Discrimination against overweight and obese people does not help them to lose weight, finds new UCL research funded by Cancer Research UK.
In a study of 2,944 UK adults over four years, those who reported experiencing weight discrimination gained more weight than those who did not. On average, after accounting for baseline differences, people who reported weight discrimination gained 0.95kg whereas those who did not lost 0.71kg, a difference of 1.66kg.
The research, published in the journal Obesity, contradicts the common perception that discrimination or 'fat shaming' might encourage weight loss. The study asked people whether they experienced day-to-day discrimination that they attributed to their weight. Examples of discrimination include being treated disrespectfully, receiving poor service in shops, and being harassed.*
Because this was a population survey and not an experimental study, it cannot conclusively confirm that the positive association observed between discrimination and weight gain is causal. Discrimination was assessed two years after the initial weight measurements and two years before the final measurements, but all the analyses statistically controlled for initial weight and other potential influences.
The data are from the English Longitudinal Study of Ageing, a study of adults aged 50 or older. Of the 2,944 eligible participants in the study, 5% reported weight discrimination. This ranged from less than 1% of those in the 'normal weight' category to 36% of those classified as 'morbidly obese'. Men and women reported similar levels of weight discrimination.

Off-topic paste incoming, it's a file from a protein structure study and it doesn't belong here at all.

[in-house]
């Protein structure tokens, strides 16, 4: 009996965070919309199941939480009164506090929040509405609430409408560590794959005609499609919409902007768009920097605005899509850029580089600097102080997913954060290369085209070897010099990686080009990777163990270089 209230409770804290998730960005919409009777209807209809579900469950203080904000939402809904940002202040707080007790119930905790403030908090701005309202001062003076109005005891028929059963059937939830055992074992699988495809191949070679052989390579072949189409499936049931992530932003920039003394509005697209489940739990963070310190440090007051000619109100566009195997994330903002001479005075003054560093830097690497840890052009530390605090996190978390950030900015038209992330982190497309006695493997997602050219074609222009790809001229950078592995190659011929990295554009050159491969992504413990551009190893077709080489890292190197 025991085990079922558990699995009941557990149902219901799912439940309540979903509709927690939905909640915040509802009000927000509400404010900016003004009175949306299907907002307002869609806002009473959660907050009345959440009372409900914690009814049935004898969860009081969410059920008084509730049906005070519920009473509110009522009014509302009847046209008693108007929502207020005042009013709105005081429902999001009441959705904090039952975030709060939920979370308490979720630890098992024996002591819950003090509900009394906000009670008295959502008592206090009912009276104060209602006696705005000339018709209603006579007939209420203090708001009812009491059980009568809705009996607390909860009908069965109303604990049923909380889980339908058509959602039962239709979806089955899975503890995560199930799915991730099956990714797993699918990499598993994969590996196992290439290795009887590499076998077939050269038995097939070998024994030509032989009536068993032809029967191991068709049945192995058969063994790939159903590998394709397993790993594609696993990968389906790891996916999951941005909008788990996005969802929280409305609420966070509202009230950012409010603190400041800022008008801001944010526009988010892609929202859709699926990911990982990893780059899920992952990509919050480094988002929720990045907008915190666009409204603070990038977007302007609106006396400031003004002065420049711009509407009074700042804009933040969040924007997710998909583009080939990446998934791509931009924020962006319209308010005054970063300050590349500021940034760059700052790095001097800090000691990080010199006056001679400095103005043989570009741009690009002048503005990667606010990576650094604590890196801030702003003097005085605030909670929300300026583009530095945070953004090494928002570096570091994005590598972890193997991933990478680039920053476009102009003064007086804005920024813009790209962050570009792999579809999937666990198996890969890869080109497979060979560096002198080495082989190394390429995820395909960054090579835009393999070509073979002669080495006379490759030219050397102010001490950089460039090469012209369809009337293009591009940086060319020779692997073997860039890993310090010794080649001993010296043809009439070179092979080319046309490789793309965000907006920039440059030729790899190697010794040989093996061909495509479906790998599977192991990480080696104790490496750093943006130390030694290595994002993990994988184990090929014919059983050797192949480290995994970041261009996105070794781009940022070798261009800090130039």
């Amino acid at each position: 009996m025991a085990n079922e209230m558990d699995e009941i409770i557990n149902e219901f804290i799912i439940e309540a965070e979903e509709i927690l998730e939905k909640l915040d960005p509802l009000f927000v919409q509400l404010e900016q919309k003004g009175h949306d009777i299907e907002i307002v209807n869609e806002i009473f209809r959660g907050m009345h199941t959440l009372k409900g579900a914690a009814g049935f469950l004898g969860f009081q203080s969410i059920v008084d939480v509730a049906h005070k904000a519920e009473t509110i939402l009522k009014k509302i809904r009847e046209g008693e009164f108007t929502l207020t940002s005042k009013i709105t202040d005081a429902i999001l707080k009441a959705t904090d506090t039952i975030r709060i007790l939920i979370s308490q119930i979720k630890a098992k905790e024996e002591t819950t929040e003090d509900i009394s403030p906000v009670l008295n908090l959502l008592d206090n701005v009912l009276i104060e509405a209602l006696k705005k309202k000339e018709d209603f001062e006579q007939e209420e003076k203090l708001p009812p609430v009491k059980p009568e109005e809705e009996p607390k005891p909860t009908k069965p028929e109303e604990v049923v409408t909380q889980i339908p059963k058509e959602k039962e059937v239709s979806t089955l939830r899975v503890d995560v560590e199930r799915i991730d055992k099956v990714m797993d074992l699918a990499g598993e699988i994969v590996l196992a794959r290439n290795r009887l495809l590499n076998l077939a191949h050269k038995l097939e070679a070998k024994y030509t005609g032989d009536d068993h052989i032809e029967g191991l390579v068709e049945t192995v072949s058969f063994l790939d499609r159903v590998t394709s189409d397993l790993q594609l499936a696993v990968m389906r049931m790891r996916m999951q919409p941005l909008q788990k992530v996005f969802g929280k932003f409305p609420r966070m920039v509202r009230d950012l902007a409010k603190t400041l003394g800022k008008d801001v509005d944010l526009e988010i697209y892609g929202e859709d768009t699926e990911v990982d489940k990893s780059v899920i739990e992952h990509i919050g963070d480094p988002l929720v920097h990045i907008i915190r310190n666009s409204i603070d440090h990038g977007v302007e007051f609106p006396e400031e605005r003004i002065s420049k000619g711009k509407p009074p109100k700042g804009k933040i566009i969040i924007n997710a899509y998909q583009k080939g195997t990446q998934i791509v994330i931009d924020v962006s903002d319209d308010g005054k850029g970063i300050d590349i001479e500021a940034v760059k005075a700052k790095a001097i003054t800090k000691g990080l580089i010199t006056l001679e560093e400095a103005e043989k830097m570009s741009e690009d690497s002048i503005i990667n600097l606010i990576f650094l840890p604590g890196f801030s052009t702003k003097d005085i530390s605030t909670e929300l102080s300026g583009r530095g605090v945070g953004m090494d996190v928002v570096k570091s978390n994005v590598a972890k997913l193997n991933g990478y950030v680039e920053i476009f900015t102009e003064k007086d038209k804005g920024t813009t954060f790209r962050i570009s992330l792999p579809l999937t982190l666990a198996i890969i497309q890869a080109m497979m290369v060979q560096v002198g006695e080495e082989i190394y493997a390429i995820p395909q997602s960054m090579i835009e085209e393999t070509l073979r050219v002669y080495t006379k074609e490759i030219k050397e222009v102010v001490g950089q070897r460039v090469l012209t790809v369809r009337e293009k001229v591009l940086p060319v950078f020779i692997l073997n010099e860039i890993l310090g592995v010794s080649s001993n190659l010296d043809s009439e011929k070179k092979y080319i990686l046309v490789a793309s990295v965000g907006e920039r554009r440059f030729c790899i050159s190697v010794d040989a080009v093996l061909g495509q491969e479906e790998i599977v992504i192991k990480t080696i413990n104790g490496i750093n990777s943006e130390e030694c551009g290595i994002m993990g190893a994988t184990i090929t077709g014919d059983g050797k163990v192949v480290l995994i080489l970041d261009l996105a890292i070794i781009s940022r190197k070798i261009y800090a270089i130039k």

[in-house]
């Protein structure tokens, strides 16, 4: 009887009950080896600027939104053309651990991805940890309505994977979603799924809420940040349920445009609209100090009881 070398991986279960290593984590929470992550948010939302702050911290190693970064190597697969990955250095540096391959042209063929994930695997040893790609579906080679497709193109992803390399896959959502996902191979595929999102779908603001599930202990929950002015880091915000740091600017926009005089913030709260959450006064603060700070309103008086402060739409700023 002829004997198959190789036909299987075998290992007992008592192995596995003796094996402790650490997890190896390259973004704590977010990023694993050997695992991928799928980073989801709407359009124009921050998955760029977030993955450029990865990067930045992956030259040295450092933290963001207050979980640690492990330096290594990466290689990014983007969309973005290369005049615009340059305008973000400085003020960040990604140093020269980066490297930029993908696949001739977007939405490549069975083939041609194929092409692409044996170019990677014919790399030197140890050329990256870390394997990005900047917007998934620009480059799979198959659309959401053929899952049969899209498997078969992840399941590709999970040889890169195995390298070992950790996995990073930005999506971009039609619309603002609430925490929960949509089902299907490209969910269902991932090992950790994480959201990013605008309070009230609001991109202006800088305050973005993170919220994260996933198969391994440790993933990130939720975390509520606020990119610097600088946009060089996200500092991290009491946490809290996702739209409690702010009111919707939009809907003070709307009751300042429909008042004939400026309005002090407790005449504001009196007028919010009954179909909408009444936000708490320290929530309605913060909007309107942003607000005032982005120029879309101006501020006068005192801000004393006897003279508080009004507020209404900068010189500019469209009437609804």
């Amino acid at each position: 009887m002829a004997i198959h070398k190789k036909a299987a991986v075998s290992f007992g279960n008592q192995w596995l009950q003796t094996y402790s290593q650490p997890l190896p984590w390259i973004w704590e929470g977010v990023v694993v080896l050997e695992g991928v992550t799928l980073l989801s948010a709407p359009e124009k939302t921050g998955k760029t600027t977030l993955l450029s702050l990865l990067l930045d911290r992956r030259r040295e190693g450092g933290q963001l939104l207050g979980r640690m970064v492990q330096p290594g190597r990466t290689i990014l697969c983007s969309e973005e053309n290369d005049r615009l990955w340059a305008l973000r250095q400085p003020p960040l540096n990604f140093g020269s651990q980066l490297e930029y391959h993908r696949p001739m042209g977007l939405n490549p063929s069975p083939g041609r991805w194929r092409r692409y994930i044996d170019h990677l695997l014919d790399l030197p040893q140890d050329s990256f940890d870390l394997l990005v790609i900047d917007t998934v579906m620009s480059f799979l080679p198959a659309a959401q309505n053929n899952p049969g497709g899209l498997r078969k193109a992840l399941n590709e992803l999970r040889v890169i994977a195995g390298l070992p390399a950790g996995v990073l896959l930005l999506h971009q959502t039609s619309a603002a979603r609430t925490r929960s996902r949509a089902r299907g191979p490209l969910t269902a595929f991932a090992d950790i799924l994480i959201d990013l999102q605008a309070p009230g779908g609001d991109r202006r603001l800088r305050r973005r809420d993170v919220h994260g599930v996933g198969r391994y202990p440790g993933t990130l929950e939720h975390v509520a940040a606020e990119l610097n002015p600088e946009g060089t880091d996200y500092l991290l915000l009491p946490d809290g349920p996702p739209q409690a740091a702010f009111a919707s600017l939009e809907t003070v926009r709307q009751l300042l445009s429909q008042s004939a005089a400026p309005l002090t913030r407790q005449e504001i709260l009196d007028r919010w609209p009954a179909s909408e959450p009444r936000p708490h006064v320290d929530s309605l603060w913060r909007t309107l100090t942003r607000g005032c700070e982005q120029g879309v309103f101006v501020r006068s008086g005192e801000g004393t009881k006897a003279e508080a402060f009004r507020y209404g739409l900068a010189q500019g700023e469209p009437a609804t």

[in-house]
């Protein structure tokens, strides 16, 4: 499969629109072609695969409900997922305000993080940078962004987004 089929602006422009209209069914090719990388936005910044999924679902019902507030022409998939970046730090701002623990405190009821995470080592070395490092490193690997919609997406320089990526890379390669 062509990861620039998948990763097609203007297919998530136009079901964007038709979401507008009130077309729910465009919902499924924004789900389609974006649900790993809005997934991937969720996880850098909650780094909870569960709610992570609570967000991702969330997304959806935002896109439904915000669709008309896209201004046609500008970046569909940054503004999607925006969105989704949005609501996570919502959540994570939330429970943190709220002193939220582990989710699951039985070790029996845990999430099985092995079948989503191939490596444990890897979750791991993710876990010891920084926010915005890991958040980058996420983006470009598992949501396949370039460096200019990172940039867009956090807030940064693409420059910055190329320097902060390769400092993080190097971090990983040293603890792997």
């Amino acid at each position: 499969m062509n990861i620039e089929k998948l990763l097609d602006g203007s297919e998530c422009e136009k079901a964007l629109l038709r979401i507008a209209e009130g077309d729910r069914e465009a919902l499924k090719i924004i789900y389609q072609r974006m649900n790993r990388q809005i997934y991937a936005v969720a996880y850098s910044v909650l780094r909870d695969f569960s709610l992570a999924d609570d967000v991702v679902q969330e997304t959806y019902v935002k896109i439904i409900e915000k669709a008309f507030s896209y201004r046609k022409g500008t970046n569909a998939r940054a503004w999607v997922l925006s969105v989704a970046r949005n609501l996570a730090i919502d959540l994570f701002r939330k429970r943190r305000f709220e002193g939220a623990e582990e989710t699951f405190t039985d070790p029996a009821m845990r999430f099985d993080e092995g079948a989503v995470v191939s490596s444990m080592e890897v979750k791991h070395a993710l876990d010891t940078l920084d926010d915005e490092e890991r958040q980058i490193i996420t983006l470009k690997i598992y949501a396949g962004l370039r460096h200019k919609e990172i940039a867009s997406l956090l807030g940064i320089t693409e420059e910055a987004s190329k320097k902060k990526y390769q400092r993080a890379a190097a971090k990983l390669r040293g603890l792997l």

"There is no justification for discriminating against people because of their weight," says lead author Dr Sarah Jackson (UCL Epidemiology & Public Health). "Our results show that weight discrimination does not encourage weight loss, and suggest that it may even exacerbate weight gain.
"Previous studies have found that people who experience discrimination report comfort eating. Stress responses to discrimination can increase appetite, particularly for unhealthy, energy-dense food. Weight discrimination has also been shown to make people feel less confident about taking part in physical activity, so they tend to avoid it."
Senior author Professor Jane Wardle, director of the Cancer Research UK Health Behaviour Centre at UCL, says: "Our study clearly shows that weight discrimination is part of the obesity problem and not the solution. Weight bias has been documented not only among the general public but also among health professionals; and many obese patients report being treated disrespectfully by doctors because of their weight. Everyone, including doctors, should stop blaming and shaming people for their weight and offer support, and where appropriate, treatment."
*Authors' description of discrimination survey: Participants were asked how often they encounter five discriminatory situations: 'In your day-to-day life, how often have any of the following things happened to you:
1) you are treated with less respect or courtesy;
2) you receive poorer service than other people in restaurants and stores;
3) people act as if they think you are not clever;
4) you are threatened or harassed;
5) you receive poorer service or treatment than other people from doctors or hospitals.
Responses ranged from 'never' to 'almost every day'. Because data were highly skewed, with most participants reporting never experiencing discrimination, we dichotomized responses to indicate whether or not respondents had ever experienced discrimination in any domain (never vs. all other options). Participants who reported discrimination in any of the situations were asked to indicate the reason(s) they attributed their experience to from a list of options including weight, age, gender, and race. We considered participants who attributed experiences of discrimination to their weight as cases of perceived weight discrimination.
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